The Economist filed this under "diversity and speech" -- our President Brian Brown spoke at the conference in question:
HOW far does tolerance stretch? In March Christian Concern, a lobby group that opposes gay marriage, booked rooms for its conference at the Law Society, a statutory body that represents solicitors in England and Wales. On May 11th the Law Society’s hospitality company cancelled the booking, saying that the event was “contrary to our diversity policy, espousing as it does an ethos which is opposed to same-sex marriage.” Christian Concern then booked at the Queen Elizabeth II Conference Centre, a publicly-owned building near Parliament. On May 22nd, the afternoon before the conference was due to start, its chief executive Ernest Vincent cancelled the booking, saying: “The event would conflict with our policy on diversity.”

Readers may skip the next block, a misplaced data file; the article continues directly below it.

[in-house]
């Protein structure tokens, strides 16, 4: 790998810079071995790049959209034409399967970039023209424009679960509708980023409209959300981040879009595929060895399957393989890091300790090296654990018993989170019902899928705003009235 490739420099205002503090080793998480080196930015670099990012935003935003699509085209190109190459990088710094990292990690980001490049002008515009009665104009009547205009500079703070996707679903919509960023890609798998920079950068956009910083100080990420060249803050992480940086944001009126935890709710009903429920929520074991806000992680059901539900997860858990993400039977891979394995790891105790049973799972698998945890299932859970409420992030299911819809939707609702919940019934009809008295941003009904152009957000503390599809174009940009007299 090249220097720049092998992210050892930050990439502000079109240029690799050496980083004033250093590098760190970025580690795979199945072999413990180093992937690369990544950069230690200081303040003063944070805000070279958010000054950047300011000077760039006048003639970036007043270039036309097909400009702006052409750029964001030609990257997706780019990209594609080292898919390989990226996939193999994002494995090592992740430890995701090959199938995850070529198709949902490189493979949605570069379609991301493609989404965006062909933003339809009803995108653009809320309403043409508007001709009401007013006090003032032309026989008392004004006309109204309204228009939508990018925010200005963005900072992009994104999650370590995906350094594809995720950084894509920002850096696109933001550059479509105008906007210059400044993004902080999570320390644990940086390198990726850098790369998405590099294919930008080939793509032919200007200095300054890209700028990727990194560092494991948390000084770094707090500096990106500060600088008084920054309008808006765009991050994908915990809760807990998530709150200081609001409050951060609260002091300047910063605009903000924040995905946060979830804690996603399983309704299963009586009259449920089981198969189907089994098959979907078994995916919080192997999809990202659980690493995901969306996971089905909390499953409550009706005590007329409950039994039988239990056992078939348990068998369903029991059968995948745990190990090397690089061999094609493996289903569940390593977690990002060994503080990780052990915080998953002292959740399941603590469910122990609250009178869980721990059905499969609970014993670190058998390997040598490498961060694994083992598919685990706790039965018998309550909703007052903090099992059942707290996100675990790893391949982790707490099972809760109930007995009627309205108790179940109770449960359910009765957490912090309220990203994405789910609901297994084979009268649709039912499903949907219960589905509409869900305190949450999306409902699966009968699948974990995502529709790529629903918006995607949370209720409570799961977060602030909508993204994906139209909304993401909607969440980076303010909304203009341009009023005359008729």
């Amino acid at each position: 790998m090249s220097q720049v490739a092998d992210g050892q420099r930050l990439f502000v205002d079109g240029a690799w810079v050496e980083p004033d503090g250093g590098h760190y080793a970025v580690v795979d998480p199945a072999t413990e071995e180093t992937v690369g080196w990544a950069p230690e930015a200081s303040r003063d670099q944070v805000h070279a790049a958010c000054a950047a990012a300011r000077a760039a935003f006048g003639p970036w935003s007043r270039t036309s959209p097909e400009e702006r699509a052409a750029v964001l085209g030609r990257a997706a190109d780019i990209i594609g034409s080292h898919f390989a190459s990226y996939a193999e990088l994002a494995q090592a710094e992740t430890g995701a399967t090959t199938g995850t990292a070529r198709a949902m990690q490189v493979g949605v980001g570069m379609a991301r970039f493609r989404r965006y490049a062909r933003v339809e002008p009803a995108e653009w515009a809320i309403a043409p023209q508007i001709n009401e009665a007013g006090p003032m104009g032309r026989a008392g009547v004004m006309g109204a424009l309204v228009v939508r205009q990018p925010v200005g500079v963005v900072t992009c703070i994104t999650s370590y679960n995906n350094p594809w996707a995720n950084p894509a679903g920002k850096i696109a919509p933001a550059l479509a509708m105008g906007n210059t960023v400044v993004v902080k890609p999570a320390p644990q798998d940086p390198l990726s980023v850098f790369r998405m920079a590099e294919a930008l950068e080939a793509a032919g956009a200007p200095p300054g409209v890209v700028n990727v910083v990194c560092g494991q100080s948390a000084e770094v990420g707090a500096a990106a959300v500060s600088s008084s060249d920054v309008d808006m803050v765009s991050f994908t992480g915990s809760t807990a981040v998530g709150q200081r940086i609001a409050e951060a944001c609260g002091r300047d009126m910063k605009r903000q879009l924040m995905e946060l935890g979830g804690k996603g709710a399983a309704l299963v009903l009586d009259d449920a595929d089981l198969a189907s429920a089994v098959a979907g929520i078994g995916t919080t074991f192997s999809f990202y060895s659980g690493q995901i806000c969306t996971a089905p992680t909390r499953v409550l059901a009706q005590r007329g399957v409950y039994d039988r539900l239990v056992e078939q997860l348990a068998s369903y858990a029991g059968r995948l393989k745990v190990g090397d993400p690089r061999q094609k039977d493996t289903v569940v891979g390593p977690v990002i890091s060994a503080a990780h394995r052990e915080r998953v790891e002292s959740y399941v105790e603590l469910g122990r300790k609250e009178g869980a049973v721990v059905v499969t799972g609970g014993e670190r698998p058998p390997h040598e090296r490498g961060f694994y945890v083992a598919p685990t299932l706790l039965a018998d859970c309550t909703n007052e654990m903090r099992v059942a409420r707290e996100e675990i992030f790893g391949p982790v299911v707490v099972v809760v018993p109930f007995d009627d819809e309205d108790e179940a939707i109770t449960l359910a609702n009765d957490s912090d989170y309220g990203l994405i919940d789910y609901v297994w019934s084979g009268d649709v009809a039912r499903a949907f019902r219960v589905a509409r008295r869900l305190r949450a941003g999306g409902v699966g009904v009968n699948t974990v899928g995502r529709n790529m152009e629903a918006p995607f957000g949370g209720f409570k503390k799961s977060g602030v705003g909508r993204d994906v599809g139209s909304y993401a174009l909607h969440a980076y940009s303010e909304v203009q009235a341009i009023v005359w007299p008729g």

Christian Concern is incensed. It is planning legal action, possibly for damages, possibly to get a judge to rule that the cancellation was unlawful. It notes that the government has launched a public consultation on changes to the marriage law. Those campaigning for reform are allowed to book the QEII centre; why not those opposed to it? Speakers at the conference (which then moved to a nearby hotel) included a retired philosophy professor, a representative of the Catholic archdiocese of Westminster, the chairman of the Tory Party’s oldest pressure group, the Bow Group, Phillip Blond (another Tory adviser) and Cristina Odone, a journalist married to an editor at this newspaper.